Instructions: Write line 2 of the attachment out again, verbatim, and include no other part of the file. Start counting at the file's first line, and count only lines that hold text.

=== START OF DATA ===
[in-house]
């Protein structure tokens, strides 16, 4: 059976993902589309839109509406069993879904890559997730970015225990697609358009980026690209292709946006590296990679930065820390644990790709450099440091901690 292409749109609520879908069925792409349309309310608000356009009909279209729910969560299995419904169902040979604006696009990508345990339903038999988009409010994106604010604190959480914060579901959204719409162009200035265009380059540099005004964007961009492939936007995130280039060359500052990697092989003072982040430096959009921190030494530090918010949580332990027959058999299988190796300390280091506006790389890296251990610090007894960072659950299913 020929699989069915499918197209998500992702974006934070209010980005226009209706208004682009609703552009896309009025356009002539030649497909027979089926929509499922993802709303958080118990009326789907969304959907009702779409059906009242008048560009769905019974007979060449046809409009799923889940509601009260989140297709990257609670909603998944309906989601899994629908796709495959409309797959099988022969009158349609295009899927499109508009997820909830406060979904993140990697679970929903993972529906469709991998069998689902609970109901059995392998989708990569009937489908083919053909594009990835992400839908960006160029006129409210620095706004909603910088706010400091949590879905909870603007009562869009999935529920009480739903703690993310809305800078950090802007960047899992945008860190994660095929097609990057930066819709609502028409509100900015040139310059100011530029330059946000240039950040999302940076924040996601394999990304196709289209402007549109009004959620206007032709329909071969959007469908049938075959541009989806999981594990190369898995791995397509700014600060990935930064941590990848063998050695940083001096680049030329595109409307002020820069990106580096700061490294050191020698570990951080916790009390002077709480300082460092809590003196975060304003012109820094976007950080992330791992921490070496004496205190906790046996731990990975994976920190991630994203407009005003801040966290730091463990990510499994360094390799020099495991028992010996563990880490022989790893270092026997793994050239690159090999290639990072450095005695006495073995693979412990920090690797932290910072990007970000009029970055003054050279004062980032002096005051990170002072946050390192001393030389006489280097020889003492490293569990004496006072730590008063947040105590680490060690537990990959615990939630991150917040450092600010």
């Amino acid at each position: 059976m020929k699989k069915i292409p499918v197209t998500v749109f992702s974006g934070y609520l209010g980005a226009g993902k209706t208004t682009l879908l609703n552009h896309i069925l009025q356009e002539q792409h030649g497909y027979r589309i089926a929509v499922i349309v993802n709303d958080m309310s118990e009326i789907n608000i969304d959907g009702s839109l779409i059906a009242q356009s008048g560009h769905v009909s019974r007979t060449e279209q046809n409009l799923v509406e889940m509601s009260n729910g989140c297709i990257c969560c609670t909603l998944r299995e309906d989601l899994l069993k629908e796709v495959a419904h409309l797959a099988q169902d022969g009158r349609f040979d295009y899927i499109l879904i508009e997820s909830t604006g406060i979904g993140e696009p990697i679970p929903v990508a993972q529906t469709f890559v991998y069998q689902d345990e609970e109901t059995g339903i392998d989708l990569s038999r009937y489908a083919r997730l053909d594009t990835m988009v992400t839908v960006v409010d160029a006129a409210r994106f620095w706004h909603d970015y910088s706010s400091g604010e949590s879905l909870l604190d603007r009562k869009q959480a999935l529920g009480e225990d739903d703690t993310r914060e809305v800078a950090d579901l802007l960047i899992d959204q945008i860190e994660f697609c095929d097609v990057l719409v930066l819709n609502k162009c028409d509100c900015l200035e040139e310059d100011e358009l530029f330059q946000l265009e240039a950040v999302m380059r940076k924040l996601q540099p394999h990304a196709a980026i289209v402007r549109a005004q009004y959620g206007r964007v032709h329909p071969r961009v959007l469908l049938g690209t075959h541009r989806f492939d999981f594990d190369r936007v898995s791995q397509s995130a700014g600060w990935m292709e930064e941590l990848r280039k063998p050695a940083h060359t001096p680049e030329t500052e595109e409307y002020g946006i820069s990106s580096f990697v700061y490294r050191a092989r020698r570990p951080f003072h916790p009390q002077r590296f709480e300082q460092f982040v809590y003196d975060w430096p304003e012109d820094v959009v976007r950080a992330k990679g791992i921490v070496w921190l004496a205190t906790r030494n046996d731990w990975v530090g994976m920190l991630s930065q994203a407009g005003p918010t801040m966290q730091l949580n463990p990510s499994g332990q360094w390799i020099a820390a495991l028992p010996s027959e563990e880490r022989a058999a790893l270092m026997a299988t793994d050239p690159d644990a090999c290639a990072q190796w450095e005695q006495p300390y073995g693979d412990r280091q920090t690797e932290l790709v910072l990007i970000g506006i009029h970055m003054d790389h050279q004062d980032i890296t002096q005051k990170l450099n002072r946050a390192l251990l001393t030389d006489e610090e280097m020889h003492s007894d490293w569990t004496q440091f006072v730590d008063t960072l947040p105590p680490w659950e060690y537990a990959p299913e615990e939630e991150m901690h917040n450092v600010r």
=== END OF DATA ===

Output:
């Protein structure tokens, strides 16, 4: 059976993902589309839109509406069993879904890559997730970015225990697609358009980026690209292709946006590296990679930065820390644990790709450099440091901690 292409749109609520879908069925792409349309309310608000356009009909279209729910969560299995419904169902040979604006696009990508345990339903038999988009409010994106604010604190959480914060579901959204719409162009200035265009380059540099005004964007961009492939936007995130280039060359500052990697092989003072982040430096959009921190030494530090918010949580332990027959058999299988190796300390280091506006790389890296251990610090007894960072659950299913 020929699989069915499918197209998500992702974006934070209010980005226009209706208004682009609703552009896309009025356009002539030649497909027979089926929509499922993802709303958080118990009326789907969304959907009702779409059906009242008048560009769905019974007979060449046809409009799923889940509601009260989140297709990257609670909603998944309906989601899994629908796709495959409309797959099988022969009158349609295009899927499109508009997820909830406060979904993140990697679970929903993972529906469709991998069998689902609970109901059995392998989708990569009937489908083919053909594009990835992400839908960006160029006129409210620095706004909603910088706010400091949590879905909870603007009562869009999935529920009480739903703690993310809305800078950090802007960047899992945008860190994660095929097609990057930066819709609502028409509100900015040139310059100011530029330059946000240039950040999302940076924040996601394999990304196709289209402007549109009004959620206007032709329909071969959007469908049938075959541009989806999981594990190369898995791995397509700014600060990935930064941590990848063998050695940083001096680049030329595109409307002020820069990106580096700061490294050191020698570990951080916790009390002077709480300082460092809590003196975060304003012109820094976007950080992330791992921490070496004496205190906790046996731990990975994976920190991630994203407009005003801040966290730091463990990510499994360094390799020099495991028992010996563990880490022989790893270092026997793994050239690159090999290639990072450095005695006495073995693979412990920090690797932290910072990007970000009029970055003054050279004062980032002096005051990170002072946050390192001393030389006489280097020889003492490293569990004496006072730590008063947040105590680490060690537990990959615990939630991150917040450092600010």